The weather was crappy this morning. What was intended to be snow in the clouds above Nagoya now lay on the ground like a water-flavored Slurpy spilled and melting on the asphalt. The rest of the rain dribbled from the sky into puddles that oozed through the man-made fiber of my oldest shoes and into the threads of my socks, where it remained, keeping my feet chilled like a nice Chardonnay in a wine bucket. But my feet are not Chardonnay, and they are best kept at room temperature.
Coming off the train, the umbrellas popped out like blooming flowers, one after another as I walked with the masses of Toyota employees from the safety of the eaves of the station into the long gauntlet of uncovered sidewalk through the plant. It’s ten minutes of a brisk step from end to end on a sunny day and about a thousand years when kicking through the puddles and choked gutters in the rain.
In Los Angeles is was about 70 degrees Fahrenheit and not a cloud in the sky. I didn’t check the weather, it’s always 70 degrees and clear. At least that’s how I remember it when I trudge along the water-logged Nagoya sidewalks, jumping to avoid the splash of passing cars. Maybe I need a bigger umbrella.
It all started in 1412, 80 years before Columbus sailed the ocean blue. Chaucer wrote the words that would, from then on, seal Valentines day to romantic love. Five hundred years later Hallmark and Russell Stover did the rest. In the postwar era Valentine’s Day has floated ashore in Japan, but like most waterlogged holidays, it has changed slightly in appearance.
First of all, Valentine’s Day in Japan isn’t really about love. They have Christmas Eve for that. Valentine’s Day is about chocolate.
It’s realistic. Until very recently in Japan chocolate was more important than love anyway. Lately love has gained some ground for the young, but realists know it’ll never be as fulfilling as chocolate. For example love is still not always a legitimate reason for marriage, but the lines flow out the door and down the street at Godiva on Valentines.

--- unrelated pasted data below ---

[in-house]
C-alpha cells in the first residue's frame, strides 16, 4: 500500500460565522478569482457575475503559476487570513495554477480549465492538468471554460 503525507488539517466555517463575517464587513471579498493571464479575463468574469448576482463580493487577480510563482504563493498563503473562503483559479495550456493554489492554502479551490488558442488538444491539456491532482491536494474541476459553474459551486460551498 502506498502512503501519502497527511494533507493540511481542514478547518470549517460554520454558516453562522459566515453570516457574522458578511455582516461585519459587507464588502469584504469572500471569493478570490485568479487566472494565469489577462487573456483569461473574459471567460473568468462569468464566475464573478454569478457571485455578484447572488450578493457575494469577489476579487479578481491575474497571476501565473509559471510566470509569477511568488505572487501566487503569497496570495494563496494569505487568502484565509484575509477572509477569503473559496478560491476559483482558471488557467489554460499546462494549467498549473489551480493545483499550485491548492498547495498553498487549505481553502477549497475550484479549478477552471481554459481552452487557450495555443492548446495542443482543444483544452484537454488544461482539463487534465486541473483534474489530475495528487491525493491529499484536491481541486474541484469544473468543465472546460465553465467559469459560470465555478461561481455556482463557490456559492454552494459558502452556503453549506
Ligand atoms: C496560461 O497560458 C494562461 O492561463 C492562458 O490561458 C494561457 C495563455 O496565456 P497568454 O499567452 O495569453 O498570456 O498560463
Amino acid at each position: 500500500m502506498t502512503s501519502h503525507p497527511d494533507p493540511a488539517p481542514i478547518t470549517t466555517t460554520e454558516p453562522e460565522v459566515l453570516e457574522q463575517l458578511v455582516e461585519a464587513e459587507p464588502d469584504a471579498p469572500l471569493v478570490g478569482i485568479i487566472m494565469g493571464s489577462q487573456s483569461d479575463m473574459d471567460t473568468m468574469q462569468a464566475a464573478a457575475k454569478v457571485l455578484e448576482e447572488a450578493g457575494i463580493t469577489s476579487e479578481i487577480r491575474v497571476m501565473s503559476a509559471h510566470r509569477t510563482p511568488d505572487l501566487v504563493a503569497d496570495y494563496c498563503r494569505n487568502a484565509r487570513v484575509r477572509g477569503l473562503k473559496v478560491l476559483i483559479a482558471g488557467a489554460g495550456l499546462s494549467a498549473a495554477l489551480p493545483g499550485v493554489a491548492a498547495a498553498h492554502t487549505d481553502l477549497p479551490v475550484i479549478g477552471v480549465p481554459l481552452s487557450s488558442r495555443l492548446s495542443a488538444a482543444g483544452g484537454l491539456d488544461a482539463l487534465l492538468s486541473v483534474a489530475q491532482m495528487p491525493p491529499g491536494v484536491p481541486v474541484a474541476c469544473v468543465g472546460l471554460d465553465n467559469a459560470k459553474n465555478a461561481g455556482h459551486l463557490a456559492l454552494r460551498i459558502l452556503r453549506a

Enter giri-chocolate, or giri-choco for short. Giri means “obligation.” Giri-choco refers to the long standing practice of women giving all the men in their lives chocolates on Valentines Day. This means dads, sons, bosses, coworkers, even golf instructors. The women don’t particularly want to do it. They have to. It’s a little like those elementary school days when you had to give a valentine to everyone in class–girls and boys. Giving Valentines to boys seemed odd to me, but then again, so did Big Bird, so I was equipped to roll with it.
In elementary school I always tried to pick the nicest valentines for the girls I actually liked. I guess in modern Japan, the price of a box of chocolates may be a similar gauge. It’s a good gauge of your magnetism. You know should bathe more often when you get half a Hershey’s bar wrapped in cello-wrap.
But, if you think about it obligation chocolate really has two meanings. One is the obligation that the women feel to buy chocolates for all those men. the other is the obligation they create in the men when they give them all that chocolate. It’s just an ongoing spiral of “you owe me one.”
To satisfy this obligation a day called White Day was created. In 1965 A marshmallow company in Fukuoka (too bad, of all confectioners A marshmallow company) decided that Marshmallows on March 14th was the perfect way to do so. Before that a specific day of obligation to return the favor wasn’t clearly stated. Fortunately the marshmallow thing has kind of dropped off, although the name White Day stuck. So enjoy your giri-choco men of Japan, but remember, come March 14th marshmallows aren’t going to cut it anymore.